Lem Mundorf is not the kind of guy you’d pick out a lineup of former gang members, but he knows the life. He grew up running in a gang and doing things he now regrets.
Although he sports a black hat, his winsome smile and gregarious personality reflect the good guy that he has become.
Lem is the poster child for turnaround stories.
Running with the Boyle Street Boys
Lem’s father moved his family to Edmonton in 1960 after five previous moves. The next time Lem saw him was 30 years later when he was dying.
His mother raised Lem and his four siblings on her own, in the Boyle Street area.
He grew up running in a gang. Many of his closest friends at the time have since served time in jail as adults for robbery and assault with a weapon.
What made the difference for Lem? Somebody cared.
He was spared from a similar outcome by men involved in a church outreach program. They came to his home and asked his mother if she would send her kids to their youth program
The program was in a warehouse on Jasper Avenue and 95th Street. They went every week because they got picked up in a van.
Lem says that they soon got bored and they would disappear whenever the van came to pick them up.
Wally Sczebel, the director of the outreach program, determined to regain their interest. He invited them to a Valentine’s Day party. Lem could never resist going to a party.
Small things do make a big difference.
A few years later, Wally and his wife Rosanne set up a summer camp near Moose Lake, Alberta. It was called, ”Teen Time.”
Lem’s mom couldn’t afford the $8.50 for the 7-day camp, so someone paid his way. It was the best investment anyone made for him – his life radically changed that summer. It was there he responded to an invitation to believe on Jesus and become a Christian.
He met the Lord at that camp. He also met his beautiful wife, Karen.
Lem served with the PPCLI where he achieved the rank of Lieutenant.
During his service he studied at the University of Alberta to obtain his degree in Education. In 1981 after retiring, he volunteered with the 49th Battalion, The Loyal Edmonton Regiment Association, where he still serves today.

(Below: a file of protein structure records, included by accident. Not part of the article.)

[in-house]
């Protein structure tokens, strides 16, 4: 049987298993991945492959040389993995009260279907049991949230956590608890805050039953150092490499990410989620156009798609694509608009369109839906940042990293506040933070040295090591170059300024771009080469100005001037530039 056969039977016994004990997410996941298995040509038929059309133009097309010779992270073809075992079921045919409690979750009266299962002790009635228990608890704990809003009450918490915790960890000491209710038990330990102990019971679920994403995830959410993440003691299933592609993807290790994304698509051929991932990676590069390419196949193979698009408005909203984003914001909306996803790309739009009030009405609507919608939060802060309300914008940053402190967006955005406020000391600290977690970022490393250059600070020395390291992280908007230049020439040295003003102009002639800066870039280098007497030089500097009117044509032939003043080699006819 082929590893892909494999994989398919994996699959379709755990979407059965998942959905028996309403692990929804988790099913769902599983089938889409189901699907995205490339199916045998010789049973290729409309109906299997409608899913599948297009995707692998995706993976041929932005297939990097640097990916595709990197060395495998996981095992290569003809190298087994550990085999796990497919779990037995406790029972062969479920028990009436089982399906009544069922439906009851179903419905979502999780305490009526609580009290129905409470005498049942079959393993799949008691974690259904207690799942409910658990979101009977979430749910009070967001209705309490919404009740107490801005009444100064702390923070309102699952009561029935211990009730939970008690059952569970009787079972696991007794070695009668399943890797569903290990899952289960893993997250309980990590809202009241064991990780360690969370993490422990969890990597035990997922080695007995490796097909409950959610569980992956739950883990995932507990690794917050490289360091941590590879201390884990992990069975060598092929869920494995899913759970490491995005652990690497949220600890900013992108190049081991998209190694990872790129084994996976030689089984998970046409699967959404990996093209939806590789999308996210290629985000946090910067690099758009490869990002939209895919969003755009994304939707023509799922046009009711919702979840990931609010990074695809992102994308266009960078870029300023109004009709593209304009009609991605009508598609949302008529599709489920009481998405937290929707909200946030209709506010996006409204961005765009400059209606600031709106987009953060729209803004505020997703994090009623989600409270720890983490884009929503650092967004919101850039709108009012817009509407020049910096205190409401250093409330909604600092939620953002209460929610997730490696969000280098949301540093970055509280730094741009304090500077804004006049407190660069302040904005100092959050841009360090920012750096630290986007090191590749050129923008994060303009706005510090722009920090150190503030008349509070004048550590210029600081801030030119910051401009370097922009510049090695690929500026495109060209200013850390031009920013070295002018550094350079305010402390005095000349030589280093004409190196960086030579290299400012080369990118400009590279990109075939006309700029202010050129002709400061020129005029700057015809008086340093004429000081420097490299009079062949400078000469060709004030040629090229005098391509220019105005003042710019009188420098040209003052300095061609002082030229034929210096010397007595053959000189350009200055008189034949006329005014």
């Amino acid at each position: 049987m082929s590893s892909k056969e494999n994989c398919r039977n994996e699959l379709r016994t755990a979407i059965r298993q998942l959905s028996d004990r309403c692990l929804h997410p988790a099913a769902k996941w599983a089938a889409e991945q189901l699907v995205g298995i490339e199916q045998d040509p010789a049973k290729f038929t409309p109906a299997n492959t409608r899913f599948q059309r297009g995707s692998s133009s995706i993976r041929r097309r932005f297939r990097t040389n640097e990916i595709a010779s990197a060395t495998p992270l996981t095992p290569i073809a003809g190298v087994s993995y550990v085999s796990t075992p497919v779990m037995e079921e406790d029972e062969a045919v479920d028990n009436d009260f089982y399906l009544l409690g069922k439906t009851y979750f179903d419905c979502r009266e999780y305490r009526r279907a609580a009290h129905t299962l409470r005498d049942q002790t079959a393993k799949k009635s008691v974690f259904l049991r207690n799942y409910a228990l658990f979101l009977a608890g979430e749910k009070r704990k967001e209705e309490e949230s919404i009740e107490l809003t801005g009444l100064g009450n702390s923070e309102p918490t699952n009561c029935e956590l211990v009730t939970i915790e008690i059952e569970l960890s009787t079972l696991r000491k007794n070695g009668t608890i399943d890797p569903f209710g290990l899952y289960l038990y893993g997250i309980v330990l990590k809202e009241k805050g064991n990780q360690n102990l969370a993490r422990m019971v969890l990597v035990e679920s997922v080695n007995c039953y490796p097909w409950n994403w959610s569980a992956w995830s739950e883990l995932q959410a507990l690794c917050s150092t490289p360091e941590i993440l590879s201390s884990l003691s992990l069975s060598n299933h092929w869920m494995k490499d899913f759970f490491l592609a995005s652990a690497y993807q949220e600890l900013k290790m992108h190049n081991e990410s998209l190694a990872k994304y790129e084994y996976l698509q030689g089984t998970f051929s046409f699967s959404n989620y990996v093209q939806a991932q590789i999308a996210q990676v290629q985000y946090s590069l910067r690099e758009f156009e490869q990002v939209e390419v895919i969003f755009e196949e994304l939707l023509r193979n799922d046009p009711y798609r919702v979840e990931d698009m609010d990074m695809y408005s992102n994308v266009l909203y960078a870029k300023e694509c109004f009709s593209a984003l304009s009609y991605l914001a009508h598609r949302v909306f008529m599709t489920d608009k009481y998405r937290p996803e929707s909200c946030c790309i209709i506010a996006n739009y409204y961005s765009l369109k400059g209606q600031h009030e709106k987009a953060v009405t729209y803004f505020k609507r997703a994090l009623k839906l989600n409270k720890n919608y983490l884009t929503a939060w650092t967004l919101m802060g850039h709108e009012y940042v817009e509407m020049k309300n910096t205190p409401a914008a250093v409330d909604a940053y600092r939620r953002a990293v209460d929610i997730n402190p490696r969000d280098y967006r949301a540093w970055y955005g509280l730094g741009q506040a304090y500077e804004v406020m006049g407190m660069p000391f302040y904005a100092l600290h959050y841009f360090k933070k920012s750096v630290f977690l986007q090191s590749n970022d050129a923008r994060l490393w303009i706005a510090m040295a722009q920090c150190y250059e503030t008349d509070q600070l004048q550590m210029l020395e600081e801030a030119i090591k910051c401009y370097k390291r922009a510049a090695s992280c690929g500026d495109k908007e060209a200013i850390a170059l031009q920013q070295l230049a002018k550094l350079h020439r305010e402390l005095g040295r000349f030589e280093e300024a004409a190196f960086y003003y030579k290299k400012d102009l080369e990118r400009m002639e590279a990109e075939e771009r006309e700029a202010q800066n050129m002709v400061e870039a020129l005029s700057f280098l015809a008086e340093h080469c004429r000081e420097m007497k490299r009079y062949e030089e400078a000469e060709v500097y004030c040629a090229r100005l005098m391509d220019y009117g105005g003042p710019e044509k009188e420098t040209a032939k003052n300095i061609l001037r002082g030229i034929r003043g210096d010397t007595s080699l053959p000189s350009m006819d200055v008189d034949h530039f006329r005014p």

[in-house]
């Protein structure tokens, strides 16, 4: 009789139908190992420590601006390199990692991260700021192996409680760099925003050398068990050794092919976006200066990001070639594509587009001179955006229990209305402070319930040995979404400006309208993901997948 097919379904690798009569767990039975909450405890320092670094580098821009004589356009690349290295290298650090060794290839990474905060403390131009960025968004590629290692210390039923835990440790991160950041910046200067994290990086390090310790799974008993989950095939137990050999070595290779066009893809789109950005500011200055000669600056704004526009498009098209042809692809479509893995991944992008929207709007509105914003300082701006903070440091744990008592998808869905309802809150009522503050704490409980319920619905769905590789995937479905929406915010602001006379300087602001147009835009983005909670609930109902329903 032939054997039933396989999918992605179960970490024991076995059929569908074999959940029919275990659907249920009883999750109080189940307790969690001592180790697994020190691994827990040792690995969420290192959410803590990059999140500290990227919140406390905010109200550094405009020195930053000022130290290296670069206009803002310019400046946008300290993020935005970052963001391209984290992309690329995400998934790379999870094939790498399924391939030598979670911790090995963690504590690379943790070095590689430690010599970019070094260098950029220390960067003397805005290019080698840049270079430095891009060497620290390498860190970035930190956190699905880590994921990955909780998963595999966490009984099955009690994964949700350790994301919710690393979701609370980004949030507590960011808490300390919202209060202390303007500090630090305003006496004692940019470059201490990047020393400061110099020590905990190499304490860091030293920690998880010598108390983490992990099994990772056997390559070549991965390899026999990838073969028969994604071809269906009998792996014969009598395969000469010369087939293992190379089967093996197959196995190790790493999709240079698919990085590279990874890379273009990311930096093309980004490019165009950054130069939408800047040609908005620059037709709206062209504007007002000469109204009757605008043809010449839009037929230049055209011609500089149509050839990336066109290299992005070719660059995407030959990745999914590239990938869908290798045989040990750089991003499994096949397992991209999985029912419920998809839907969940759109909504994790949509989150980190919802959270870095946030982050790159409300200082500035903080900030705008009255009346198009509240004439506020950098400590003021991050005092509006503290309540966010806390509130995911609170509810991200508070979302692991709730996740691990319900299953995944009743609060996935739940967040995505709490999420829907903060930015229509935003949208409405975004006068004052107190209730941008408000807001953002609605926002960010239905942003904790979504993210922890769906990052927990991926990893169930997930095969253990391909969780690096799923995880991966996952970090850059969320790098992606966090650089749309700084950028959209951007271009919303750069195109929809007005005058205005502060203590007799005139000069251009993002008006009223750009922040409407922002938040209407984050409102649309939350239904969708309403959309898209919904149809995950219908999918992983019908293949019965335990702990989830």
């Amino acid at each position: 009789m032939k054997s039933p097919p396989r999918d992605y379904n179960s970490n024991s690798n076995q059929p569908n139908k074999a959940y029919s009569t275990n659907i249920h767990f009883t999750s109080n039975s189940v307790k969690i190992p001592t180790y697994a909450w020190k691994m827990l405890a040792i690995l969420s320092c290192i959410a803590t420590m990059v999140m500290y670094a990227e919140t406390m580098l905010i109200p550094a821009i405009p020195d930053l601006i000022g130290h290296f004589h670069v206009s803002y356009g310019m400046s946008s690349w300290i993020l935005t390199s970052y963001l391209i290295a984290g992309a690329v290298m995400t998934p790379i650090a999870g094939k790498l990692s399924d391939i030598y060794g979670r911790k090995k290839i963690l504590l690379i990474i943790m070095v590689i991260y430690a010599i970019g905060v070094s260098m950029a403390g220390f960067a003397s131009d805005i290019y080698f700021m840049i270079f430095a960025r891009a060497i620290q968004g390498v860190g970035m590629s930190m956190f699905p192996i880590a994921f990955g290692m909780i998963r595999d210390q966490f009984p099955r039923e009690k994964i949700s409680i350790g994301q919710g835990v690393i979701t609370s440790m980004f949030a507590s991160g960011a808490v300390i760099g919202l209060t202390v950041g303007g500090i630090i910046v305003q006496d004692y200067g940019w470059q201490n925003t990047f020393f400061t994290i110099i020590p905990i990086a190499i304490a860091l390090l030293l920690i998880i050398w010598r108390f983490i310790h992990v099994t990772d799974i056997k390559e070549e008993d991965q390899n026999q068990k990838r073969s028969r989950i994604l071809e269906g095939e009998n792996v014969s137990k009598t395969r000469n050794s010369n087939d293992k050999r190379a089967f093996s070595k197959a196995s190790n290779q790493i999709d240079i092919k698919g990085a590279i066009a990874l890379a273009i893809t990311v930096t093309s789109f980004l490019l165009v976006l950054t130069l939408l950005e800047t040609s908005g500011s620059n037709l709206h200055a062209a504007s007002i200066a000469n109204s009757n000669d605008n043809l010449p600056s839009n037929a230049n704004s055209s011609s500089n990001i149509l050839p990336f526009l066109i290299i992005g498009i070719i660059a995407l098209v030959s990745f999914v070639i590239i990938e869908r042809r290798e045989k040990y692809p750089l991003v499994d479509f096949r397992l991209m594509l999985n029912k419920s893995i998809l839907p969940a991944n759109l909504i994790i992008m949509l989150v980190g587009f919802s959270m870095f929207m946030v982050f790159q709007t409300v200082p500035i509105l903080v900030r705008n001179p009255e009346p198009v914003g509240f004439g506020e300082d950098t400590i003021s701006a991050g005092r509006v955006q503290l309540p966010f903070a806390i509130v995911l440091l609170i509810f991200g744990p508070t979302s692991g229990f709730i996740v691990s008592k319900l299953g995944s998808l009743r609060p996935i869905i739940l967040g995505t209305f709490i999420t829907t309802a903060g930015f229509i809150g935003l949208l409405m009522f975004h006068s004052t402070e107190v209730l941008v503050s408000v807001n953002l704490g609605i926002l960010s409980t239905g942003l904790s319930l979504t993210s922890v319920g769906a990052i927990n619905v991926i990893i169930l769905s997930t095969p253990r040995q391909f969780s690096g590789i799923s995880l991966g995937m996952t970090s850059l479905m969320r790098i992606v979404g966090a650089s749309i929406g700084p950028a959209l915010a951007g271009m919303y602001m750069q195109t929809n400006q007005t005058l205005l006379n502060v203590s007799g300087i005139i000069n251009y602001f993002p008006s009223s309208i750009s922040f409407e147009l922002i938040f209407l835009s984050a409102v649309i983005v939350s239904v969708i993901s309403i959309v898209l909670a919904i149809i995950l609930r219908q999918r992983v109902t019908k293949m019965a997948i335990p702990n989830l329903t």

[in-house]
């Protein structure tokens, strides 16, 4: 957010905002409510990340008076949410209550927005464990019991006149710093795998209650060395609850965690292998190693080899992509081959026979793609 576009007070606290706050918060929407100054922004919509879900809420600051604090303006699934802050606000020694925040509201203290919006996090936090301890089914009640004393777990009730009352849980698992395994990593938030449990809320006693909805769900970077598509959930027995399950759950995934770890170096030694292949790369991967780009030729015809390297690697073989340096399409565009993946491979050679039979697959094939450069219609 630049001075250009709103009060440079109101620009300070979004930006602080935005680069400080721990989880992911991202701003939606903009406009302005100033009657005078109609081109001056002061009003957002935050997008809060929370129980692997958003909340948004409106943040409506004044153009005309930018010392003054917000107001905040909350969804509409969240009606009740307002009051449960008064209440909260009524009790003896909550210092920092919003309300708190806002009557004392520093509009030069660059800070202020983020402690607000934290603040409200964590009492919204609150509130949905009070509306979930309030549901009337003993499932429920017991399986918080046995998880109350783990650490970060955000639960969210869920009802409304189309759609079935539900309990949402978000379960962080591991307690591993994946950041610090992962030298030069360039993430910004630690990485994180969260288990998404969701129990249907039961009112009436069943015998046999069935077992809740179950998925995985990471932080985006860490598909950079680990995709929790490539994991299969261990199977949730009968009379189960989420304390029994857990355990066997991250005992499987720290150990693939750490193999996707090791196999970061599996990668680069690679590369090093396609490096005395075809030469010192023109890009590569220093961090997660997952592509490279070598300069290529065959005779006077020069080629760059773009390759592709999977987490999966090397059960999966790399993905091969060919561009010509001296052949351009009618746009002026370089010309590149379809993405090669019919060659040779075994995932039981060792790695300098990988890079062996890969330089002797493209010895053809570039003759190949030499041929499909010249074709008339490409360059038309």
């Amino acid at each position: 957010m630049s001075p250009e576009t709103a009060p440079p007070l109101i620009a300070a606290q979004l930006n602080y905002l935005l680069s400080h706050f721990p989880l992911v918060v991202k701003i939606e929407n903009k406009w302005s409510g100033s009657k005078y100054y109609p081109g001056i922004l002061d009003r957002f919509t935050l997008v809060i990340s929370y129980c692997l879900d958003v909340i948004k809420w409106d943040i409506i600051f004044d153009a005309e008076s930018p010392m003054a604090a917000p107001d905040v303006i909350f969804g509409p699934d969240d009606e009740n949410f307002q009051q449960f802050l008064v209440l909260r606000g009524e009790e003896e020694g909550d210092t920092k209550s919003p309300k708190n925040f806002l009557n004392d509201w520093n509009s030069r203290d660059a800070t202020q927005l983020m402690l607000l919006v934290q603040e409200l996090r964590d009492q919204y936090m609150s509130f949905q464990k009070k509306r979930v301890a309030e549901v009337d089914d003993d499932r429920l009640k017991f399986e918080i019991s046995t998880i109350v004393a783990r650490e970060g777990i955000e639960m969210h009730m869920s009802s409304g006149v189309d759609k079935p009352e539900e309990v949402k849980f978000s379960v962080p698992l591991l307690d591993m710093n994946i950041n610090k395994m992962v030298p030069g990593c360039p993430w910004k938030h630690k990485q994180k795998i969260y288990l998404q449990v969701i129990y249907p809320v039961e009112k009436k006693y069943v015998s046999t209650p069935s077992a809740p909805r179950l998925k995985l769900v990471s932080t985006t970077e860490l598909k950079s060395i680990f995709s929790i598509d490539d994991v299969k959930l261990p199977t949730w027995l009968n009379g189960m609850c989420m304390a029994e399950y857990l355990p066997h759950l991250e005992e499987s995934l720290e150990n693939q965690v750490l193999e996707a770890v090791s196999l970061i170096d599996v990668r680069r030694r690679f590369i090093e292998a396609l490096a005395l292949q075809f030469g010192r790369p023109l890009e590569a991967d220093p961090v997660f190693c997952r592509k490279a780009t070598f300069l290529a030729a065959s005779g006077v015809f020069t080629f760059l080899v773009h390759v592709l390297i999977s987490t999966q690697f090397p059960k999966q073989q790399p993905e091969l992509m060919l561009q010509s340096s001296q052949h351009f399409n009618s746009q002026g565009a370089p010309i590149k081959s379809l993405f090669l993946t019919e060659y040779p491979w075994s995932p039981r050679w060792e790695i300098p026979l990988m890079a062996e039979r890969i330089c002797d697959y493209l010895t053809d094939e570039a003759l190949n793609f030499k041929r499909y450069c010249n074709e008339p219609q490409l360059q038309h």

In 1974 Lem and Karen were invited to give back to the ministry by becoming the volunteer Directors of Teen Time. Land had just been purchased to build a ranch for kids. The camp hosted an attractive two-storey lodge facility and summer cabins on a 350 acre site.
The Mundorf’s four children Ryan, Chad, Sarah and Amanda have been a part of the camp ministry since they were born.
Lem had highly respected career as a Junior High teacher.
He rose to the rank of Administrator in the Edmonton Public School system.
Lem says, “I am so blessed to have seen so many young people commit their lives to our wonderful Lord at both school and Teen Time Camps. I have been involved volunteering for Teen Time for close to 53 years. Karen and I have been married for 49 years and we support the Teen Time program.
This year, Teen Time celebrates it’s 60th anniversary of sharing God’s Love with teens. God has been good!!”
Teen Time Camps are operated by Teen Time of Edmonton, a registered charitable, non-profit, non-denominational, Christian organization. Teen Time encourages wholesome physical, social, intellectual activities, and spiritual development in young people through recreational programming, social interactions, and by teaching scriptural principles.
APPLICATION: Please leave a comment for Lem below. Thank you.
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